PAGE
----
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i am going to guess: iso-pentane is a structural isomer. all isomers have the same molecular formula. it's the definition.
Isomers have the same chemical formula but are structurally different.
different to each other*
azteck gave the definition of "structural isomers". there are other types of isomers that have the same bonding structures but differ in other ways. stereoisomers come to mind as another common class of isomers.
We don't want to give unnecessary extraneous information to students if possible. It usually confuses them. Better to just be straight forward with what the question is trying to ask them, so that they get the hang of answering the question instead of giving extraneous information i.e. Giving information about other classes of isomers etc.
@Azteck: true, but i commented because it's *not* true that "Isomers are structurally different". as far as i understand, geometric isomers are *not* structurally different, according to the usual definition of "structural" anyway.
Yep, I understand. But so far, based on the question given, I think they should take it as that definition and when it comes time for them to go a step further, you can tweak the definition as you go along. That's how I learn. But it can be different for other people that they want the "precise definition" which I agree as well. But whatever works for you is fine by me.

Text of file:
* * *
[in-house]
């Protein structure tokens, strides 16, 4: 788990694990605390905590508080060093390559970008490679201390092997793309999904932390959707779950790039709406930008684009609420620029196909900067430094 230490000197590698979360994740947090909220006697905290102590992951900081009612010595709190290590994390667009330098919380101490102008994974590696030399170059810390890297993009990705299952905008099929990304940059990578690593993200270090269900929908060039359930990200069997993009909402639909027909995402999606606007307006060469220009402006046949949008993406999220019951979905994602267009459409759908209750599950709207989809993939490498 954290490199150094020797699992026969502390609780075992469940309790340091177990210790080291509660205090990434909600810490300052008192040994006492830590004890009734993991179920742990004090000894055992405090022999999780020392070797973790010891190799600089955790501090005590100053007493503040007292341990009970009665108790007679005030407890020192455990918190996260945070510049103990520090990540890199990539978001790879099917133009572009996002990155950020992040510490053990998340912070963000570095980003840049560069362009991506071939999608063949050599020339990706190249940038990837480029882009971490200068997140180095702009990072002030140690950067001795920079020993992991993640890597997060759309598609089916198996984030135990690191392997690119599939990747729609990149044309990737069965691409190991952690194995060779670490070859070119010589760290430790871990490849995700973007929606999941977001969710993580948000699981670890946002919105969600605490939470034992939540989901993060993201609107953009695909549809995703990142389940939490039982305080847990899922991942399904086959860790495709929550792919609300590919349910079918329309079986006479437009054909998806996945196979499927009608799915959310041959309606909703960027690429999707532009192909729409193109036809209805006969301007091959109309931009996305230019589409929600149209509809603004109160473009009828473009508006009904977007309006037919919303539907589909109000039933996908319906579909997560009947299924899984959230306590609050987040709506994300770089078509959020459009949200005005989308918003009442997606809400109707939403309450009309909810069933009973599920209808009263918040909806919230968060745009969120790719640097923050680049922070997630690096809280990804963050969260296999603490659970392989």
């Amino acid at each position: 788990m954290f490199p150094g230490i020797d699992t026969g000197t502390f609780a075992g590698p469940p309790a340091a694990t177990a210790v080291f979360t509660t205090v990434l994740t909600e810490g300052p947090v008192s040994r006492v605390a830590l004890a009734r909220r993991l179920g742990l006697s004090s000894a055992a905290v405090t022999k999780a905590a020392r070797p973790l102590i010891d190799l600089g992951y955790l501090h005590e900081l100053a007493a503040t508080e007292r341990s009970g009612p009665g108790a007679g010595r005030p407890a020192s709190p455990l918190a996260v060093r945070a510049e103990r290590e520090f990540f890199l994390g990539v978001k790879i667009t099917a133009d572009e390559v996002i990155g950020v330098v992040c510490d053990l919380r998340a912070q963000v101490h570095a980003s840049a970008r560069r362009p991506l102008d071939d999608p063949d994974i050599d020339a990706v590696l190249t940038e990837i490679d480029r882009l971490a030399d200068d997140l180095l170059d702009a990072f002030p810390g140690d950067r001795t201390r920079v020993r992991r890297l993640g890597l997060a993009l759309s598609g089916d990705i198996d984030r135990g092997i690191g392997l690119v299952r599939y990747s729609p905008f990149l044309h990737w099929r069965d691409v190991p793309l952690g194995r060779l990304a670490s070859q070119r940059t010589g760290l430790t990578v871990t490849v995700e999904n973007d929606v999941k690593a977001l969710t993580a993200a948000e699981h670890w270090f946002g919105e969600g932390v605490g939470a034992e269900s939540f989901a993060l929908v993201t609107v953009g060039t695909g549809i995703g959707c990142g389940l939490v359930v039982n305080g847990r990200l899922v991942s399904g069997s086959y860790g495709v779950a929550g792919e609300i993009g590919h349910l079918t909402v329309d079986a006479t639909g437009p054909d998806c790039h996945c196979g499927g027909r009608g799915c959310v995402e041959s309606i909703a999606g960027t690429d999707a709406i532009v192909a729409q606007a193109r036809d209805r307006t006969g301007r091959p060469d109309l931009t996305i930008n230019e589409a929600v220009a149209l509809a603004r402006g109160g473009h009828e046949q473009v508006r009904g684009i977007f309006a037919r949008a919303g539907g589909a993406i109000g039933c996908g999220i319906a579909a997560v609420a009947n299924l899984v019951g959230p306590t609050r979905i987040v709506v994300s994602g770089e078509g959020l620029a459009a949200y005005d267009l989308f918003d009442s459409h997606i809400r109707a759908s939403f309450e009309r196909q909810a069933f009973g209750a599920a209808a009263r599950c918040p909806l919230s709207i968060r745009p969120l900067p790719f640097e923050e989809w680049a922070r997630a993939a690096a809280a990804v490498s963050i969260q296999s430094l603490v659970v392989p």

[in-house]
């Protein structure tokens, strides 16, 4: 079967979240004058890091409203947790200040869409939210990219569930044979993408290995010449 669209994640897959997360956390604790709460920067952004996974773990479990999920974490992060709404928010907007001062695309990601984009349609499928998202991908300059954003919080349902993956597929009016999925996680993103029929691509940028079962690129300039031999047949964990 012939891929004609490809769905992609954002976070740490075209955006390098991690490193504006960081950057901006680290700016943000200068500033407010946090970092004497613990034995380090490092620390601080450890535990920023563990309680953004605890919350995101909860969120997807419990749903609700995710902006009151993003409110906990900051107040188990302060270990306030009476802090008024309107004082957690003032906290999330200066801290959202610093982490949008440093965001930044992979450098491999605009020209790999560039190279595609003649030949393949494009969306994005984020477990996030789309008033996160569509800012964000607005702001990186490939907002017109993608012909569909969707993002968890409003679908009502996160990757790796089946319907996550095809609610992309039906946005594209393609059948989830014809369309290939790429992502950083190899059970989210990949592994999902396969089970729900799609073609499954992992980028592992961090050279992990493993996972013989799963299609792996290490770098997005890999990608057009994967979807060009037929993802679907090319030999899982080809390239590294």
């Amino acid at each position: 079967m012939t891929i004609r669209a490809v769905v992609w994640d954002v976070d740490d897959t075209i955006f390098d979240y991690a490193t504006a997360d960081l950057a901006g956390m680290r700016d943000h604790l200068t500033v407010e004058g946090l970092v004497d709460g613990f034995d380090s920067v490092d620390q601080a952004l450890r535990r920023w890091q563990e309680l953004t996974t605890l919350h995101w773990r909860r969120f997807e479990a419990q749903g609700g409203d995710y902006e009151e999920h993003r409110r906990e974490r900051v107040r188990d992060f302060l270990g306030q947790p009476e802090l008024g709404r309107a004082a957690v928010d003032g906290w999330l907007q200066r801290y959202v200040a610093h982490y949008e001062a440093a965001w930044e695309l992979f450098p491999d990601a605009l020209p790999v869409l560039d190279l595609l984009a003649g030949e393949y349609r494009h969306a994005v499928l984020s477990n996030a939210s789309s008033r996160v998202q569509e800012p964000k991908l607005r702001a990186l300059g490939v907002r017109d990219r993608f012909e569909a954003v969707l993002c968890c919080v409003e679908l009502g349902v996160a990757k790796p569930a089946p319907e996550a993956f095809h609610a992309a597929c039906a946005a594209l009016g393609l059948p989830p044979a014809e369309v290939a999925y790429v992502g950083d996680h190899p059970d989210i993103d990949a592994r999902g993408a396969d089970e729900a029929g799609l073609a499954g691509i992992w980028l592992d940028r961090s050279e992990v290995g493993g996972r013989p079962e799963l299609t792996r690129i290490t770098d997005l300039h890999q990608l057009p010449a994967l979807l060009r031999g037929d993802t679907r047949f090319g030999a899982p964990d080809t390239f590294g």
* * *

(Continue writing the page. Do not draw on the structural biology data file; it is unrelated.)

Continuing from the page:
hmm... well... i don't want to turn this into a flame war but i respectfully disagree. here is an example: there are several types of penguins. some live near the south pole, but some live in warmer climates, even the tropics i heard. to say "isomers are structurally different" is like to say "penguins live near the south pole". would you call that tweaking a definition? in my silly opinion: "isomerism" is a type of classification. if there are types of isomers that are structurally identical, then it's just a bit sly to say that they are identical and then modify the definition later.
It's alright, everybody is entitled to their opinion. My type of learning bodes well with maths and most of the times, the mathematics faculty don't bode well with the science faculty. It's like in maths, where I learn how to differentiate and then in integration I learn how to anti-differentiate. But there comes a time when anti-differentiating does not work anymore in certain integrals, so you have to use something else, like partial integration, etc.
I hope that clears a bit of what I'm trying to say. But if you still disagree with what I'm saying, then I'm not sure how I can give you my perspective because that's all I got. I'm more of a maths man, so I use a particular learning method and I try to apply it to all other areas, like here. Sorry if this is a bit weird for you about my learning methods, but it's worked for as long as I can remember, so there's not much stopping me from continuing.